Prostate cancer is a treatable disease when it is organ confined. Dietary change can keep your prostate healthy specially tomato products.
NEW YORK, NEW YORK, UNITED STATES, May 14, 2020 /EINPresswire.com/ — Cooked and canned tomatoes appear to be a valuable weapon in men’s fight against prostate cancer
According to a recent study of almost 28,000 Adventist men. This 8 year prospective study published in Cancer, Causes & Control, found that men who ate cooked tomatoes five to six times a good source of lycopene, 5 to 6 times a week had a significant 28% reduced risk of prostate cancer compared to men who never consumed this food.
“Cooked tomatoes are a food I encourage my patients to add to their diet all the time,” exclaimed Dr. David Samadi, Director of Men’s Health and Urologic Oncology at St. Francis Hospital in Long Island. “Tomatoes are important sources of the carotenoid lycopene which many past studies have also advised as a nutritional tool for men to help reduce prostate cancer risk. There’s also a 2016 meta-analysis that found that men who had the highest consumption of lycopene from tomatoes had an associated 16% reduced risk of prostate cancer along with a another study of almost 50,000 male health professionals which found those who ate foods containing lycopene had an associated reduced risk of more deadly prostate cancer”
For this new study, each participant filled out a food frequency questionnaire reporting their average intake of various foods and beverages over the past year. Over a mean follow-up of 7.9 years, 1226 new prostate cases were found with 355 of them being aggressive.
“People wonder why cooked tomatoes are better for absorbing lycopene than uncooked tomatoes,” said Dr. Samadi. “Cooking breaks down the tomato cell matrix making the lycopene more bioavailable than that of fresh tomatoes. I also remind men that increasing cooked tomatoes is only one part of an overall health-promoting strategy. Reaching a healthy body weight, regular exercise, and eating lots of plant-based foods also are important for reducing risk of prostate cancer.”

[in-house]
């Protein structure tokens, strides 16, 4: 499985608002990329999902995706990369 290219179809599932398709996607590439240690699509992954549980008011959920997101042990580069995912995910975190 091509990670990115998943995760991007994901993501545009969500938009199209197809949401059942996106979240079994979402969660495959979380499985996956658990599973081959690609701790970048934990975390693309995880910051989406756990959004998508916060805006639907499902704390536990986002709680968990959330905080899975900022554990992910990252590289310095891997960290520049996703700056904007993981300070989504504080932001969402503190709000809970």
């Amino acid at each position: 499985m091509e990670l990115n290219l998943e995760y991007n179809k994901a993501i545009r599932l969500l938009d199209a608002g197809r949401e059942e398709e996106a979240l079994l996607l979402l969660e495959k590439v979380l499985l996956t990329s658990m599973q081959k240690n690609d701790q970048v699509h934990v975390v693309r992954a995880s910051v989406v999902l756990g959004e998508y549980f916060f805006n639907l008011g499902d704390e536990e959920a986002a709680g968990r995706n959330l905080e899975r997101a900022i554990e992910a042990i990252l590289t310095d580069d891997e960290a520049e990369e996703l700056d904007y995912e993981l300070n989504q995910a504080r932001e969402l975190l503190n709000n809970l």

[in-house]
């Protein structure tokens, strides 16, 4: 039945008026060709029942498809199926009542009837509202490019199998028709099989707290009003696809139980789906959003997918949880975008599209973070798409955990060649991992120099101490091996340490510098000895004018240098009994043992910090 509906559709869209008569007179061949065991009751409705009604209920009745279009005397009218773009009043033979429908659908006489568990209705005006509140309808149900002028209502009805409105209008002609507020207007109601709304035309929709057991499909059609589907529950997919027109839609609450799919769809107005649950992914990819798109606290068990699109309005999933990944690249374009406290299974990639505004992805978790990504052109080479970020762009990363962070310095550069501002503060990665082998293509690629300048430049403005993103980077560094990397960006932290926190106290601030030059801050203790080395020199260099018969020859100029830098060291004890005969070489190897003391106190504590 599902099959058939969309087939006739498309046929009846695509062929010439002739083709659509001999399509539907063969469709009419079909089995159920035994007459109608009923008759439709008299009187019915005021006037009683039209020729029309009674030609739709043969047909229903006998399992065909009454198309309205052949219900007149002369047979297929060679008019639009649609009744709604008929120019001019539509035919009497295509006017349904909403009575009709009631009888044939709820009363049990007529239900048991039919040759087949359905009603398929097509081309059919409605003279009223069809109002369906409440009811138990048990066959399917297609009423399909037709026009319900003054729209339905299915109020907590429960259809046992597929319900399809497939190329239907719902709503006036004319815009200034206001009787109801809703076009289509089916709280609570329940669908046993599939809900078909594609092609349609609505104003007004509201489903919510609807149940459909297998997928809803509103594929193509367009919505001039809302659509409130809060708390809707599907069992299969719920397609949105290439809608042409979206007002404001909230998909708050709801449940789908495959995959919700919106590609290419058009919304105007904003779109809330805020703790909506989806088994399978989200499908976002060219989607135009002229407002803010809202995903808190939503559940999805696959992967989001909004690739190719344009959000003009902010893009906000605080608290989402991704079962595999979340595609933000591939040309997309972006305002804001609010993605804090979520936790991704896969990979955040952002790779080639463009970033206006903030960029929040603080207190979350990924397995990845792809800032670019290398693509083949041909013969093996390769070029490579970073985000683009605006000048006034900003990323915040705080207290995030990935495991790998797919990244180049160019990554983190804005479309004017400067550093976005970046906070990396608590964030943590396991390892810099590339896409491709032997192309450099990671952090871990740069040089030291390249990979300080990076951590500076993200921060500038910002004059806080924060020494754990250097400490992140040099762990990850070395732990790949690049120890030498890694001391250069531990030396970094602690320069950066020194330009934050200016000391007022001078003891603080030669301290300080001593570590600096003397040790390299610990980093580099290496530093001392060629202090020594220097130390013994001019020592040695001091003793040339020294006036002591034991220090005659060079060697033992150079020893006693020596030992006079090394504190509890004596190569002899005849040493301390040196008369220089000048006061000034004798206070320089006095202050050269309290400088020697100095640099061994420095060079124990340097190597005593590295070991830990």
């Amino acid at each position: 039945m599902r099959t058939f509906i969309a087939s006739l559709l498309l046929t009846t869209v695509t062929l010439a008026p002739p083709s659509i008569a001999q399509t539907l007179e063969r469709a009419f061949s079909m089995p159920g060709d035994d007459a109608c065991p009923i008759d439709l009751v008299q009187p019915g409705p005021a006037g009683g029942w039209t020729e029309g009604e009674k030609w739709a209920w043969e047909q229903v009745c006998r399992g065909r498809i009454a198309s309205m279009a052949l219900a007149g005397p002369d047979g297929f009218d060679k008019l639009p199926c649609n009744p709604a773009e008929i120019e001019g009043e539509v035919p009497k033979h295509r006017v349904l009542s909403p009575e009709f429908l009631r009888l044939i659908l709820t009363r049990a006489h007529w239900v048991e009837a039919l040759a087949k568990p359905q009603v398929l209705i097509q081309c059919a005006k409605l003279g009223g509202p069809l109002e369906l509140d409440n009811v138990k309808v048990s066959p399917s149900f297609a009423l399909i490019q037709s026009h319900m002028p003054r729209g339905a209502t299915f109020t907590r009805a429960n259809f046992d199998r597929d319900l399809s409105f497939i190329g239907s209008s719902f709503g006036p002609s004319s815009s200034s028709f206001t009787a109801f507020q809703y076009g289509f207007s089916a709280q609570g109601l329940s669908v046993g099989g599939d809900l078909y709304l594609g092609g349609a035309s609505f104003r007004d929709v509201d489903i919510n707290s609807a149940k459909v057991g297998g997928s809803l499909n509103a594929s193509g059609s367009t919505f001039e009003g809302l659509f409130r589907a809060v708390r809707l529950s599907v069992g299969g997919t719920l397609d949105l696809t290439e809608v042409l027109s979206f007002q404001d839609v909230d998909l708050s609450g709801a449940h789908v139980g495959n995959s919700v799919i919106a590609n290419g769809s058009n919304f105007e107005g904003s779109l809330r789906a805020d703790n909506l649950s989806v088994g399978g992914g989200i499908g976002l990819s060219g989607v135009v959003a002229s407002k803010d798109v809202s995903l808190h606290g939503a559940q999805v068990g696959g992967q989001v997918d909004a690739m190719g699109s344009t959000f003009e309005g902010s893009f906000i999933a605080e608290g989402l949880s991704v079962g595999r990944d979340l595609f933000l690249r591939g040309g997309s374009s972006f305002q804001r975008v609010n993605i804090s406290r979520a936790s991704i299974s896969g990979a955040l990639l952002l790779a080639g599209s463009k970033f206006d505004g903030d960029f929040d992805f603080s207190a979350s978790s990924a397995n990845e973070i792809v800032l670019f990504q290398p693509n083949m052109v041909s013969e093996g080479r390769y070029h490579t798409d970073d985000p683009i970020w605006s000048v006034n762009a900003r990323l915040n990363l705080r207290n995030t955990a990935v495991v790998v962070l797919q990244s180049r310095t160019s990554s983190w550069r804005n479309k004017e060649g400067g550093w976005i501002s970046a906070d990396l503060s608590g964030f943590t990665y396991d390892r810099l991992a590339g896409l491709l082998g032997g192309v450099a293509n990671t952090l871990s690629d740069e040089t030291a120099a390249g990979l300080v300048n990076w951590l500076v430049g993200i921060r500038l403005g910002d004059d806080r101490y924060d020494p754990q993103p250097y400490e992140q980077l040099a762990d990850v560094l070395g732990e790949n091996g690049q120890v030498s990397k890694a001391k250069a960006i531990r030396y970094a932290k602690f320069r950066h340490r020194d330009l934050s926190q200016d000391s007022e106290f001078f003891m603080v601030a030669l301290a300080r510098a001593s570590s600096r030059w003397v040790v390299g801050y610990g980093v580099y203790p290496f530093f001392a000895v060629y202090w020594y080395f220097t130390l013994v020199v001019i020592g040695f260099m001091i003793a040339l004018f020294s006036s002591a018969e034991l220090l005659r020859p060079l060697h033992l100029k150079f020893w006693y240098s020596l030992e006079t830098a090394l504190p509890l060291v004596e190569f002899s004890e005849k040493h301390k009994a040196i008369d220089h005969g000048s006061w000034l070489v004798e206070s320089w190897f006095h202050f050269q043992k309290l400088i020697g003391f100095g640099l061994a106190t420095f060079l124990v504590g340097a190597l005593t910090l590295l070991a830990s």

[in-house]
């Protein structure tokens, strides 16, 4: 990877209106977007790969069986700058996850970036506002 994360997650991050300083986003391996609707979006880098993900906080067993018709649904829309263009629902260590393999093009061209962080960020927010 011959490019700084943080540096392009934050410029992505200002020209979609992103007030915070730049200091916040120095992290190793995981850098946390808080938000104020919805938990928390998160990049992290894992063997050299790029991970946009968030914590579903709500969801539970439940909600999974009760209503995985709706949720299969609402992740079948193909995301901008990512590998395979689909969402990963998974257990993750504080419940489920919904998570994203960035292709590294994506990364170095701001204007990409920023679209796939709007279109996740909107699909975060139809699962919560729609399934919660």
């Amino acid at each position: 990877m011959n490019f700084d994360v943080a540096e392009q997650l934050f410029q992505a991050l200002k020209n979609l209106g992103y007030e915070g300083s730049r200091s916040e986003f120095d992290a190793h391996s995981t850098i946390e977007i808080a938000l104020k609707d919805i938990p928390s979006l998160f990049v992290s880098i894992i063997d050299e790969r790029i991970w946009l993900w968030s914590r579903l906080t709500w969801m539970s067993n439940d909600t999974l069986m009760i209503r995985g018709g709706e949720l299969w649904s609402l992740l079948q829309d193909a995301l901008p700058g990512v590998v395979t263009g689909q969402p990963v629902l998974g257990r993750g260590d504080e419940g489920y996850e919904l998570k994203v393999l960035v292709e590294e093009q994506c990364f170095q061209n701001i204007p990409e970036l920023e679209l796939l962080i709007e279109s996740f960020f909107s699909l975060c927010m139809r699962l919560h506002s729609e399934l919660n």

Dr. Samadi also added that there is limited research on using lycopene supplements and to rely instead on foods like canned tomatoes that is a low cost food and with few side effects.
Dr. David Samadi is the Director of Men’s Health and Urologic Oncology at St. Francis Hospital in Long Island. He’s a renowned and highly successful board certified Urologic Oncologist Expert and Robotic Surgeon in New York City, regarded as one of the leading prostate surgeons in the U.S., with a vast expertise in prostate cancer treatment and Robotic-Assisted Laparoscopic Prostatectomy. Visit Dr. Samadi’s websites at robotic oncology and prostate cancer 911.
the role of diet and prostate cancer and how tomatoes, salmon, berries can keep your prostate healthy
Source: EIN Presswire